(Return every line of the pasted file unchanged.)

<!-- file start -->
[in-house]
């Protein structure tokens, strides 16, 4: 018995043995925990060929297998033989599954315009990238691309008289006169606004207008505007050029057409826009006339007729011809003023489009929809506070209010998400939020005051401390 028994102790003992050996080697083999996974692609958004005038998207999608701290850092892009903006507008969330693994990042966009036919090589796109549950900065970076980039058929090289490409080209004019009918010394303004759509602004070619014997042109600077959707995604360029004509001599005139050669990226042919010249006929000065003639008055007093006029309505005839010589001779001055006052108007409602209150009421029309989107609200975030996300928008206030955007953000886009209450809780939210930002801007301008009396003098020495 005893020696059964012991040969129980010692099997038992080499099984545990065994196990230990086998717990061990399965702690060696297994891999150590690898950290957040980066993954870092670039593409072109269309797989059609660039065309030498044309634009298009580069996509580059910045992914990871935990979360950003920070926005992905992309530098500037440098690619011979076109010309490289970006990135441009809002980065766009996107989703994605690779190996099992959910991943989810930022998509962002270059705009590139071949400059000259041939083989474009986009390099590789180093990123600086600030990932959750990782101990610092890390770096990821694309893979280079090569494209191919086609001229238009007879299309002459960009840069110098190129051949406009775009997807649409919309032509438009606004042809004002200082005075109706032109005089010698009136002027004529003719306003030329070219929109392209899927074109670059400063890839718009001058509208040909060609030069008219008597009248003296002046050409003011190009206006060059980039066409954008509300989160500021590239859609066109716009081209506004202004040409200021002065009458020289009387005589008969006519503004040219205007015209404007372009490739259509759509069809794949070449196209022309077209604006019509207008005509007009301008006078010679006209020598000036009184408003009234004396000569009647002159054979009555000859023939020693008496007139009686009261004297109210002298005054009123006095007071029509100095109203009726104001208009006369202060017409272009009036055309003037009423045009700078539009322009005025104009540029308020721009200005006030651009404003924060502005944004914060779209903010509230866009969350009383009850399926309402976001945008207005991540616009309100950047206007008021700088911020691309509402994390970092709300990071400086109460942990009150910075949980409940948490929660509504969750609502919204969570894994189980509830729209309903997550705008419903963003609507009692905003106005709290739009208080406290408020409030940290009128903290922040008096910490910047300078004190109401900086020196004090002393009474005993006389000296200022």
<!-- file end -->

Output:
[in-house]
């Protein structure tokens, strides 16, 4: 018995043995925990060929297998033989599954315009990238691309008289006169606004207008505007050029057409826009006339007729011809003023489009929809506070209010998400939020005051401390 028994102790003992050996080697083999996974692609958004005038998207999608701290850092892009903006507008969330693994990042966009036919090589796109549950900065970076980039058929090289490409080209004019009918010394303004759509602004070619014997042109600077959707995604360029004509001599005139050669990226042919010249006929000065003639008055007093006029309505005839010589001779001055006052108007409602209150009421029309989107609200975030996300928008206030955007953000886009209450809780939210930002801007301008009396003098020495 005893020696059964012991040969129980010692099997038992080499099984545990065994196990230990086998717990061990399965702690060696297994891999150590690898950290957040980066993954870092670039593409072109269309797989059609660039065309030498044309634009298009580069996509580059910045992914990871935990979360950003920070926005992905992309530098500037440098690619011979076109010309490289970006990135441009809002980065766009996107989703994605690779190996099992959910991943989810930022998509962002270059705009590139071949400059000259041939083989474009986009390099590789180093990123600086600030990932959750990782101990610092890390770096990821694309893979280079090569494209191919086609001229238009007879299309002459960009840069110098190129051949406009775009997807649409919309032509438009606004042809004002200082005075109706032109005089010698009136002027004529003719306003030329070219929109392209899927074109670059400063890839718009001058509208040909060609030069008219008597009248003296002046050409003011190009206006060059980039066409954008509300989160500021590239859609066109716009081209506004202004040409200021002065009458020289009387005589008969006519503004040219205007015209404007372009490739259509759509069809794949070449196209022309077209604006019509207008005509007009301008006078010679006209020598000036009184408003009234004396000569009647002159054979009555000859023939020693008496007139009686009261004297109210002298005054009123006095007071029509100095109203009726104001208009006369202060017409272009009036055309003037009423045009700078539009322009005025104009540029308020721009200005006030651009404003924060502005944004914060779209903010509230866009969350009383009850399926309402976001945008207005991540616009309100950047206007008021700088911020691309509402994390970092709300990071400086109460942990009150910075949980409940948490929660509504969750609502919204969570894994189980509830729209309903997550705008419903963003609507009692905003106005709290739009208080406290408020409030940290009128903290922040008096910490910047300078004190109401900086020196004090002393009474005993006389000296200022």